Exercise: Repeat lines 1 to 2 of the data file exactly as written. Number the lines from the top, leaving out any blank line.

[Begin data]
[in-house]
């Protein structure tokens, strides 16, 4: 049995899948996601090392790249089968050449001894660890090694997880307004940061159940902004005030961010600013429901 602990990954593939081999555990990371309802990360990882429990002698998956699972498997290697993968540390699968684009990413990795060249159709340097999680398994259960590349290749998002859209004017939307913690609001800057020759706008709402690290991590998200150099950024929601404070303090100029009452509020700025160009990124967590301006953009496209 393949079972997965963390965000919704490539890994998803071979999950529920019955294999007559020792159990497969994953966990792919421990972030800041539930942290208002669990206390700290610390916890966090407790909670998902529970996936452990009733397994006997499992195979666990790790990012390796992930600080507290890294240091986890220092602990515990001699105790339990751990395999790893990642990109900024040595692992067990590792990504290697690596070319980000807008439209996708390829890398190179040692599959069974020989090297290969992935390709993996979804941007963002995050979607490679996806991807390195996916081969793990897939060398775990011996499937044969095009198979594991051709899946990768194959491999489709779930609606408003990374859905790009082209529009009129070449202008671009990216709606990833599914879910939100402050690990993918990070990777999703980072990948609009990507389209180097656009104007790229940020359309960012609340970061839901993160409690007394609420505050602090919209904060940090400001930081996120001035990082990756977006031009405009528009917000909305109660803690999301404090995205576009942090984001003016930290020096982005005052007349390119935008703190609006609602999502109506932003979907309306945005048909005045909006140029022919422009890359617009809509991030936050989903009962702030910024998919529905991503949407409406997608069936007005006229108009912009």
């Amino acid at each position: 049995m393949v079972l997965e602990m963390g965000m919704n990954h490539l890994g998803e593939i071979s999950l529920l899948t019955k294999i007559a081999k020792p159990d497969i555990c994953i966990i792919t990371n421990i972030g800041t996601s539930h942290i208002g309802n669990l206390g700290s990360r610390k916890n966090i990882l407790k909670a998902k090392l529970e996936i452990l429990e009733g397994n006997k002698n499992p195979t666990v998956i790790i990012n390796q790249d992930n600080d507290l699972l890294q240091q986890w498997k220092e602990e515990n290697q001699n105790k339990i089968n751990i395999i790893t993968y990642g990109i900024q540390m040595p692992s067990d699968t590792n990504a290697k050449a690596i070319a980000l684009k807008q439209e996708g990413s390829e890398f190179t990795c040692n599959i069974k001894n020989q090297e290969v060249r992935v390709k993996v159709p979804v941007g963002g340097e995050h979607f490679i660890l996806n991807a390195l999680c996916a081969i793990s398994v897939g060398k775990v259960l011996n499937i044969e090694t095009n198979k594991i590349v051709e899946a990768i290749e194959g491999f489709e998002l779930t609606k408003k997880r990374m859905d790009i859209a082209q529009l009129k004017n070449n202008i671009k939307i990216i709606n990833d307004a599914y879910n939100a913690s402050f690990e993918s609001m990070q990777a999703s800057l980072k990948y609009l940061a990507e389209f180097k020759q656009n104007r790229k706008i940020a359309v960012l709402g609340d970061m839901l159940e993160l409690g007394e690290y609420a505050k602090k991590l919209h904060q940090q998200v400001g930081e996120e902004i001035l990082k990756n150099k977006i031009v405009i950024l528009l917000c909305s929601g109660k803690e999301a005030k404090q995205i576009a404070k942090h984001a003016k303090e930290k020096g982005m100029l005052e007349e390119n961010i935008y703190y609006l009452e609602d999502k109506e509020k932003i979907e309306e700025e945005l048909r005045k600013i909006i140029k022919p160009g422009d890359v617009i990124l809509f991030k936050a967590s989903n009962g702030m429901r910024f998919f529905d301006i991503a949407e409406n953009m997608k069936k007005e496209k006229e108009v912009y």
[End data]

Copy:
[in-house]
């Protein structure tokens, strides 16, 4: 049995899948996601090392790249089968050449001894660890090694997880307004940061159940902004005030961010600013429901 602990990954593939081999555990990371309802990360990882429990002698998956699972498997290697993968540390699968684009990413990795060249159709340097999680398994259960590349290749998002859209004017939307913690609001800057020759706008709402690290991590998200150099950024929601404070303090100029009452509020700025160009990124967590301006953009496209 393949079972997965963390965000919704490539890994998803071979999950529920019955294999007559020792159990497969994953966990792919421990972030800041539930942290208002669990206390700290610390916890966090407790909670998902529970996936452990009733397994006997499992195979666990790790990012390796992930600080507290890294240091986890220092602990515990001699105790339990751990395999790893990642990109900024040595692992067990590792990504290697690596070319980000807008439209996708390829890398190179040692599959069974020989090297290969992935390709993996979804941007963002995050979607490679996806991807390195996916081969793990897939060398775990011996499937044969095009198979594991051709899946990768194959491999489709779930609606408003990374859905790009082209529009009129070449202008671009990216709606990833599914879910939100402050690990993918990070990777999703980072990948609009990507389209180097656009104007790229940020359309960012609340970061839901993160409690007394609420505050602090919209904060940090400001930081996120001035990082990756977006031009405009528009917000909305109660803690999301404090995205576009942090984001003016930290020096982005005052007349390119935008703190609006609602999502109506932003979907309306945005048909005045909006140029022919422009890359617009809509991030936050989903009962702030910024998919529905991503949407409406997608069936007005006229108009912009």